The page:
WRIT 100-06: Writing Seminar for First-Years: Misfits, Rebels, and Outcasts (3). Concentrated work in composition with readings in which students write at least four revised essays in addition to completing several exercises emphasizing writing as a process. Stress on active reading, argumentation, the appropriate presentation of evidence, various methods of critical analysis, and clarity of style. The title of this section leaves out a lot. If extended, it might include strangers, visionaries, fanatics, prophets, artists, lovers, criminals, transients, deviants, freaks, monsters, and so on. We read stories, poems, and plays about individuals challenging the status quo, either directly or indirectly, consciously or unconsciously. We consider, among other things, what happens to the individual in the process, and what happens to the status quo. (FW) Oliver.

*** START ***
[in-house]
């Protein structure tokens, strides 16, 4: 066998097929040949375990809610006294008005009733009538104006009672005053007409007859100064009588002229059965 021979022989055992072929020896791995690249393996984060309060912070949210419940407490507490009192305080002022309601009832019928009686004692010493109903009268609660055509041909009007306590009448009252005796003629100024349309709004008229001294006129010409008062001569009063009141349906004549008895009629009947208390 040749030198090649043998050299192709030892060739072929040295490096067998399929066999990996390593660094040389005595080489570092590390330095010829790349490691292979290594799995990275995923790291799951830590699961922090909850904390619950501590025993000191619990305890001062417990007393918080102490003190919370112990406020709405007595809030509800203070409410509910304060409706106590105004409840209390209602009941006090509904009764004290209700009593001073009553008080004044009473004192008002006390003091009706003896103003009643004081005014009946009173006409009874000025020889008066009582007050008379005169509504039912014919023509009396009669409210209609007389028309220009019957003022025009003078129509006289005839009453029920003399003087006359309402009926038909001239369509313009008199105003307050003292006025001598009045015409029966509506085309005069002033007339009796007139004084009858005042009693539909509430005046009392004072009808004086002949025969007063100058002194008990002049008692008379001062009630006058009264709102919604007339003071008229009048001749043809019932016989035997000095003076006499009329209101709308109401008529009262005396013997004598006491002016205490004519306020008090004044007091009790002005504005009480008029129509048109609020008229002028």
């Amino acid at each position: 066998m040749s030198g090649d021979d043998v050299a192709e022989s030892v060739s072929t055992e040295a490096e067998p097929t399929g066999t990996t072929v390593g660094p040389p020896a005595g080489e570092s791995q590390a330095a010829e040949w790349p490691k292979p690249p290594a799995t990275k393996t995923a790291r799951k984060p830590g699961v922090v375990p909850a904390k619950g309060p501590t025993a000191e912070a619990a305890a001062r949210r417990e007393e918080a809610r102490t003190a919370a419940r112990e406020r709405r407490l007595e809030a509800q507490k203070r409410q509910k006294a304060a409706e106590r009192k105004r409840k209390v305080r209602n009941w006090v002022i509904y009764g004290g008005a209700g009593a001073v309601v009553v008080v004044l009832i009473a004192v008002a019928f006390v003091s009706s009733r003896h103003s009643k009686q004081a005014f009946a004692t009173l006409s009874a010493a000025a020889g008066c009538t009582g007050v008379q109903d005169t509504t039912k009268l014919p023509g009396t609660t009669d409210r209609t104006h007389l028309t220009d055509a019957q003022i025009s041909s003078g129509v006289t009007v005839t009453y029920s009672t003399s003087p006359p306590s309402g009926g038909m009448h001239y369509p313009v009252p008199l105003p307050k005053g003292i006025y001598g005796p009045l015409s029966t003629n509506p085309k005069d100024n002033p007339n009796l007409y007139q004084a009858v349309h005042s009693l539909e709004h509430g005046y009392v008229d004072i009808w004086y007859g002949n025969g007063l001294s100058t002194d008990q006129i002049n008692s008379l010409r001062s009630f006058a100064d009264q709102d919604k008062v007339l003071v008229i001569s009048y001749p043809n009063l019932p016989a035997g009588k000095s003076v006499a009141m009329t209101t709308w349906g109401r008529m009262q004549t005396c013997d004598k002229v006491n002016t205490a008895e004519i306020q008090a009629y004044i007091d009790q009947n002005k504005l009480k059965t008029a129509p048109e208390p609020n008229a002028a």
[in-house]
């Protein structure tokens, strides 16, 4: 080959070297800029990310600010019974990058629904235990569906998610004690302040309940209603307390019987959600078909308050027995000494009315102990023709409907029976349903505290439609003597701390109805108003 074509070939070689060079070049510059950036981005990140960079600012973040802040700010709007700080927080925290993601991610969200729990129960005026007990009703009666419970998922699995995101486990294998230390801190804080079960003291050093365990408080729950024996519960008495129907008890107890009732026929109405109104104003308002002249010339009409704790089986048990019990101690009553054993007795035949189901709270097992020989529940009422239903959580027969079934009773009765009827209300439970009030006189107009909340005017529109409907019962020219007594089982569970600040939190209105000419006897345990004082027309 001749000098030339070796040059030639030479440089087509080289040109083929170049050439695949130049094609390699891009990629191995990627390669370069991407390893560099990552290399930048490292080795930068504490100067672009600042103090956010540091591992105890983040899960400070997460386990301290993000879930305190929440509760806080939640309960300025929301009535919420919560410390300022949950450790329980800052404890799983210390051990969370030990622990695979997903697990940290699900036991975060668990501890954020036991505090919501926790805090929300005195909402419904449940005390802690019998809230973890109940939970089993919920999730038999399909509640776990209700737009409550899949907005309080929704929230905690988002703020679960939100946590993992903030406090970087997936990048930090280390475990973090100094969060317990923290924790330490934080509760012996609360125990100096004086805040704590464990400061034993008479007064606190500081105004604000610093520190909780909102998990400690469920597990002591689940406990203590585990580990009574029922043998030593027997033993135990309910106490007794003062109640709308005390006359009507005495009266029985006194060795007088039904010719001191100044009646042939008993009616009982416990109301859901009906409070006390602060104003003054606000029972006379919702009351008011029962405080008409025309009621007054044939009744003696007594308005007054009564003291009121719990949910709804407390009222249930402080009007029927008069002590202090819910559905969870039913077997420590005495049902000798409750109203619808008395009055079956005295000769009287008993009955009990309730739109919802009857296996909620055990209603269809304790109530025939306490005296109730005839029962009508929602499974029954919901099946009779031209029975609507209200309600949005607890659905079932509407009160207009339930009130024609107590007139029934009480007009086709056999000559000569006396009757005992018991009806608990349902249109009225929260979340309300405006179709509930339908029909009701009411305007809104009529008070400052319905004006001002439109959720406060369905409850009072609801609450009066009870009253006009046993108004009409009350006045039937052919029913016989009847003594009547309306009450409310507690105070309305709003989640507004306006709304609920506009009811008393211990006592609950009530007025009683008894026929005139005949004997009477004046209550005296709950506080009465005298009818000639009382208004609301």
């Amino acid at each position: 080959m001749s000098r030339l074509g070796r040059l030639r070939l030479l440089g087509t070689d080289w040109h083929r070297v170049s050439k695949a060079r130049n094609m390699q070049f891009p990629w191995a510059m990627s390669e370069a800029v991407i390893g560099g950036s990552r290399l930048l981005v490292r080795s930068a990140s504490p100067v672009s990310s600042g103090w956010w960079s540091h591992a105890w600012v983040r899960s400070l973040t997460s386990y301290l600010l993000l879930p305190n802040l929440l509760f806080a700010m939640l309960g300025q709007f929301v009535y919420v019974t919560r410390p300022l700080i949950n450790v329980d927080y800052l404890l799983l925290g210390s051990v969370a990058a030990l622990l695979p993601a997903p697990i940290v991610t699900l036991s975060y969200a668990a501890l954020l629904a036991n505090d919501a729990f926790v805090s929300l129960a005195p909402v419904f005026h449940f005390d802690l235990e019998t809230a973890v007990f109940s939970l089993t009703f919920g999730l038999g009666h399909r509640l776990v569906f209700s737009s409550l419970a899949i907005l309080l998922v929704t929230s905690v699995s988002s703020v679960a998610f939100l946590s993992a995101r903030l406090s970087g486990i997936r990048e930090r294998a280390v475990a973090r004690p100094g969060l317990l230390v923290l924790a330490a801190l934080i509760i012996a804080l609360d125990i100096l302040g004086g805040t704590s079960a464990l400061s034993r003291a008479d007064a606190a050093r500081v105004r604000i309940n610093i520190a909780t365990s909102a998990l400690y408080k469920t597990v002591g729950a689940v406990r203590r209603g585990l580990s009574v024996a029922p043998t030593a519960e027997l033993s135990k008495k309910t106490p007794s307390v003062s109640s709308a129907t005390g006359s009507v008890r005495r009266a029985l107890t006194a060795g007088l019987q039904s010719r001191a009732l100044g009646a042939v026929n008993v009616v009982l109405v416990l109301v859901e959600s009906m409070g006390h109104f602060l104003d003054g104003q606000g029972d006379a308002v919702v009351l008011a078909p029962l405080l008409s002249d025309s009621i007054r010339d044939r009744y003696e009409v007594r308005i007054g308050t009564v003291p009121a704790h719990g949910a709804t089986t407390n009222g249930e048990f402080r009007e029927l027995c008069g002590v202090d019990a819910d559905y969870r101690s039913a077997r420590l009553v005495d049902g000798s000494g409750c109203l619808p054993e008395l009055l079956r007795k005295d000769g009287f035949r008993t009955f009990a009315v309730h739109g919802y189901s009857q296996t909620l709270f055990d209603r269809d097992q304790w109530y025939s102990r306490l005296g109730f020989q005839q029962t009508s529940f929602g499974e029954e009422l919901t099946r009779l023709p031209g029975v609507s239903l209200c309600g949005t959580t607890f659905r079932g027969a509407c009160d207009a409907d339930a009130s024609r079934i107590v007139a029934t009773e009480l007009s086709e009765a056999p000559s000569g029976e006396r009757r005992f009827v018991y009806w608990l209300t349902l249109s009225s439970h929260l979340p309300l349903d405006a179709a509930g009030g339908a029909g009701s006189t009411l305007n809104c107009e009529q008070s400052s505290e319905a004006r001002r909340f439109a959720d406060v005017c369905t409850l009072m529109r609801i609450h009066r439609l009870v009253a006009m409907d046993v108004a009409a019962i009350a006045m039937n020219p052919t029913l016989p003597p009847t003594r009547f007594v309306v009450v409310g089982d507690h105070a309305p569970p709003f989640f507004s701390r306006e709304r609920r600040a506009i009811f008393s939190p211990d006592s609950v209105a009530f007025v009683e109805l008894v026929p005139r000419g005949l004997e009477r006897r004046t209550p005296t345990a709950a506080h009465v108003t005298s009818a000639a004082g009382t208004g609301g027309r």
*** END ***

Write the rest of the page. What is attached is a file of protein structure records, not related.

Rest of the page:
WRIT 100-07: Writing Seminar for First-Years: Animals, People, and Cyborgs (3). Concentrated work in composition with readings in which students write at least four revised essays in addition to completing several exercises emphasizing writing as a process. Stress on active reading, argumentation, the appropriate presentation of evidence, various methods of critical analysis, and clarity of style. This section examines the relationships of human beings to nature and technology. What kinds of relationships do we have with animals, both wild and domestic? Where do we draw the boundary between humans and machines? Does humanity occupy a (privileged) middle ground between other kinds of being? Our readings come from a mix of science, environmental literature, and science fiction. (FW) Warren.